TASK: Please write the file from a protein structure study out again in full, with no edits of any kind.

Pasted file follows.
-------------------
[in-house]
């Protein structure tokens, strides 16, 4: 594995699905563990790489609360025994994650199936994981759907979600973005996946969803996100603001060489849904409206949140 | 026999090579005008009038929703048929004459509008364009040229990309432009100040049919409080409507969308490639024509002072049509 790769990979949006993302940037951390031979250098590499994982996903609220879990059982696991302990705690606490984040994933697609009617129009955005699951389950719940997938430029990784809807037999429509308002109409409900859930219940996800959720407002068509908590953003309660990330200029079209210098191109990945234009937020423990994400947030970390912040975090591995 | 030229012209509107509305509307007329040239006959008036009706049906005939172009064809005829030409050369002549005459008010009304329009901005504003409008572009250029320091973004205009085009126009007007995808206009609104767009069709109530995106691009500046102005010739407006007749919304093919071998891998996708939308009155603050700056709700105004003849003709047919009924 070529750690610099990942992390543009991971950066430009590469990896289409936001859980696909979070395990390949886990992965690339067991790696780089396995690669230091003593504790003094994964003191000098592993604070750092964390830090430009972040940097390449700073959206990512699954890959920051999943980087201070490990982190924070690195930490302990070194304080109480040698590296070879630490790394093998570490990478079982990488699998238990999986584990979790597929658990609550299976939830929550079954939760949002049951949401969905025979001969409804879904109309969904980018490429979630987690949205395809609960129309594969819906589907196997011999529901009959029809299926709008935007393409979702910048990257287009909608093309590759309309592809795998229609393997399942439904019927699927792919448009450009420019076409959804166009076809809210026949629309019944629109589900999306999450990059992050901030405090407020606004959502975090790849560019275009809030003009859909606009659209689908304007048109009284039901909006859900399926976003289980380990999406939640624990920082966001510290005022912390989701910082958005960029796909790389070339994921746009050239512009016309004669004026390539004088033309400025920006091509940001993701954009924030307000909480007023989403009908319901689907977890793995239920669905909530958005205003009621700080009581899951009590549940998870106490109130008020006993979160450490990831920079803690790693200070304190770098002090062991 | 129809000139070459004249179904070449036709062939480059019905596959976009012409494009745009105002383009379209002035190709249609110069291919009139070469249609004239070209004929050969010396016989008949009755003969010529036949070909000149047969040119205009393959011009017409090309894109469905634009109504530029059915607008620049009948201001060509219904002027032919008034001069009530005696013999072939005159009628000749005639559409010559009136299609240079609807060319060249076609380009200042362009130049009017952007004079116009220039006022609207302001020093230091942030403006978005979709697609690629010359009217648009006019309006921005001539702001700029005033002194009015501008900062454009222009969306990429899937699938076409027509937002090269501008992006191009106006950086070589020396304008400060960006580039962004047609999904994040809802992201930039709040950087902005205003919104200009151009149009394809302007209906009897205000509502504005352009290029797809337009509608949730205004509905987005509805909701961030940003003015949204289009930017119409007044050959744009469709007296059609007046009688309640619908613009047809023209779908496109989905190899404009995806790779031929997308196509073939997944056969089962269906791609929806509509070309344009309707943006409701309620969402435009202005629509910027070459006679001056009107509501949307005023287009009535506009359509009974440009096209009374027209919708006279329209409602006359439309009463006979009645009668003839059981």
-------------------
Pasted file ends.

[in-house]
């Protein structure tokens, strides 16, 4: 594995699905563990790489609360025994994650199936994981759907979600973005996946969803996100603001060489849904409206949140 | 026999090579005008009038929703048929004459509008364009040229990309432009100040049919409080409507969308490639024509002072049509 790769990979949006993302940037951390031979250098590499994982996903609220879990059982696991302990705690606490984040994933697609009617129009955005699951389950719940997938430029990784809807037999429509308002109409409900859930219940996800959720407002068509908590953003309660990330200029079209210098191109990945234009937020423990994400947030970390912040975090591995 | 030229012209509107509305509307007329040239006959008036009706049906005939172009064809005829030409050369002549005459008010009304329009901005504003409008572009250029320091973004205009085009126009007007995808206009609104767009069709109530995106691009500046102005010739407006007749919304093919071998891998996708939308009155603050700056709700105004003849003709047919009924 070529750690610099990942992390543009991971950066430009590469990896289409936001859980696909979070395990390949886990992965690339067991790696780089396995690669230091003593504790003094994964003191000098592993604070750092964390830090430009972040940097390449700073959206990512699954890959920051999943980087201070490990982190924070690195930490302990070194304080109480040698590296070879630490790394093998570490990478079982990488699998238990999986584990979790597929658990609550299976939830929550079954939760949002049951949401969905025979001969409804879904109309969904980018490429979630987690949205395809609960129309594969819906589907196997011999529901009959029809299926709008935007393409979702910048990257287009909608093309590759309309592809795998229609393997399942439904019927699927792919448009450009420019076409959804166009076809809210026949629309019944629109589900999306999450990059992050901030405090407020606004959502975090790849560019275009809030003009859909606009659209689908304007048109009284039901909006859900399926976003289980380990999406939640624990920082966001510290005022912390989701910082958005960029796909790389070339994921746009050239512009016309004669004026390539004088033309400025920006091509940001993701954009924030307000909480007023989403009908319901689907977890793995239920669905909530958005205003009621700080009581899951009590549940998870106490109130008020006993979160450490990831920079803690790693200070304190770098002090062991 | 129809000139070459004249179904070449036709062939480059019905596959976009012409494009745009105002383009379209002035190709249609110069291919009139070469249609004239070209004929050969010396016989008949009755003969010529036949070909000149047969040119205009393959011009017409090309894109469905634009109504530029059915607008620049009948201001060509219904002027032919008034001069009530005696013999072939005159009628000749005639559409010559009136299609240079609807060319060249076609380009200042362009130049009017952007004079116009220039006022609207302001020093230091942030403006978005979709697609690629010359009217648009006019309006921005001539702001700029005033002194009015501008900062454009222009969306990429899937699938076409027509937002090269501008992006191009106006950086070589020396304008400060960006580039962004047609999904994040809802992201930039709040950087902005205003919104200009151009149009394809302007209906009897205000509502504005352009290029797809337009509608949730205004509905987005509805909701961030940003003015949204289009930017119409007044050959744009469709007296059609007046009688309640619908613009047809023209779908496109989905190899404009995806790779031929997308196509073939997944056969089962269906791609929806509509070309344009309707943006409701309620969402435009202005629509910027070459006679001056009107509501949307005023287009009535506009359509009974440009096209009374027209919708006279329209409602006359439309009463006979009645009668003839059981």